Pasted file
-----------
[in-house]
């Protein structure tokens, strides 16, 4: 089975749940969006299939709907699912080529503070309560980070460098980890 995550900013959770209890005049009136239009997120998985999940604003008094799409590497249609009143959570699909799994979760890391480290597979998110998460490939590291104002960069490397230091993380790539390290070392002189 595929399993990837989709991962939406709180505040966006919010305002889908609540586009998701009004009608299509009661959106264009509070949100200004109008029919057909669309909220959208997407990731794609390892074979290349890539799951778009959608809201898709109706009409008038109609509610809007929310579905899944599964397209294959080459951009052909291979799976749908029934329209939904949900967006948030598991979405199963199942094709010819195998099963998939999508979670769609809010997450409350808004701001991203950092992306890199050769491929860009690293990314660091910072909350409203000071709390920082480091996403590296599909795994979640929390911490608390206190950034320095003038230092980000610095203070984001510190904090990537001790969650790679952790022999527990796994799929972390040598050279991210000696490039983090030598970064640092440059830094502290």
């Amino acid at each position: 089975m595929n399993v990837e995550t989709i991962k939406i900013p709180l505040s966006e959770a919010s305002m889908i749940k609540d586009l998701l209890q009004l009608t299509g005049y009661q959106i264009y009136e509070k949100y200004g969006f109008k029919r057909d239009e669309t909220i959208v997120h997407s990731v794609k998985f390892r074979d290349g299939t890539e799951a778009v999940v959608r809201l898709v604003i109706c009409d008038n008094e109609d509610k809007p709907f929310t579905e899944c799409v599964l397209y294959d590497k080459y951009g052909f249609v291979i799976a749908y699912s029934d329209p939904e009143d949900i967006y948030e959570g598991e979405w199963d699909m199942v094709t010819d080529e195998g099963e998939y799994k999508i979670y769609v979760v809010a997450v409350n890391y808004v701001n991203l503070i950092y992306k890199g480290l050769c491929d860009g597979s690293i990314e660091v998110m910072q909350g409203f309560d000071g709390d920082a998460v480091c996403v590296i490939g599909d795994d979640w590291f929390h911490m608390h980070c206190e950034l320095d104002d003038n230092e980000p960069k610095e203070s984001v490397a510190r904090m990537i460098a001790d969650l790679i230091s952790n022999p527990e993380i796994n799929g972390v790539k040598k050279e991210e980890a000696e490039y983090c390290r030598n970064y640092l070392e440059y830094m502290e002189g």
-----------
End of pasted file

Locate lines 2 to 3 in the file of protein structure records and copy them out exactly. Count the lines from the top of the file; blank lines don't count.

């Protein structure tokens, strides 16, 4: 089975749940969006299939709907699912080529503070309560980070460098980890 995550900013959770209890005049009136239009997120998985999940604003008094799409590497249609009143959570699909799994979760890391480290597979998110998460490939590291104002960069490397230091993380790539390290070392002189 595929399993990837989709991962939406709180505040966006919010305002889908609540586009998701009004009608299509009661959106264009509070949100200004109008029919057909669309909220959208997407990731794609390892074979290349890539799951778009959608809201898709109706009409008038109609509610809007929310579905899944599964397209294959080459951009052909291979799976749908029934329209939904949900967006948030598991979405199963199942094709010819195998099963998939999508979670769609809010997450409350808004701001991203950092992306890199050769491929860009690293990314660091910072909350409203000071709390920082480091996403590296599909795994979640929390911490608390206190950034320095003038230092980000610095203070984001510190904090990537001790969650790679952790022999527990796994799929972390040598050279991210000696490039983090030598970064640092440059830094502290």
């Amino acid at each position: 089975m595929n399993v990837e995550t989709i991962k939406i900013p709180l505040s966006e959770a919010s305002m889908i749940k609540d586009l998701l209890q009004l009608t299509g005049y009661q959106i264009y009136e509070k949100y200004g969006f109008k029919r057909d239009e669309t909220i959208v997120h997407s990731v794609k998985f390892r074979d290349g299939t890539e799951a778009v999940v959608r809201l898709v604003i109706c009409d008038n008094e109609d509610k809007p709907f929310t579905e899944c799409v599964l397209y294959d590497k080459y951009g052909f249609v291979i799976a749908y699912s029934d329209p939904e009143d949900i967006y948030e959570g598991e979405w199963d699909m199942v094709t010819d080529e195998g099963e998939y799994k999508i979670y769609v979760v809010a997450v409350n890391y808004v701001n991203l503070i950092y992306k890199g480290l050769c491929d860009g597979s690293i990314e660091v998110m910072q909350g409203f309560d000071g709390d920082a998460v480091c996403v590296i490939g599909d795994d979640w590291f929390h911490m608390h980070c206190e950034l320095d104002d003038n230092e980000p960069k610095e203070s984001v490397a510190r904090m990537i460098a001790d969650l790679i230091s952790n022999p527990e993380i796994n799929g972390v790539k040598k050279e991210e980890a000696e490039y983090c390290r030598n970064y640092l070392e440059y830094m502290e002189g």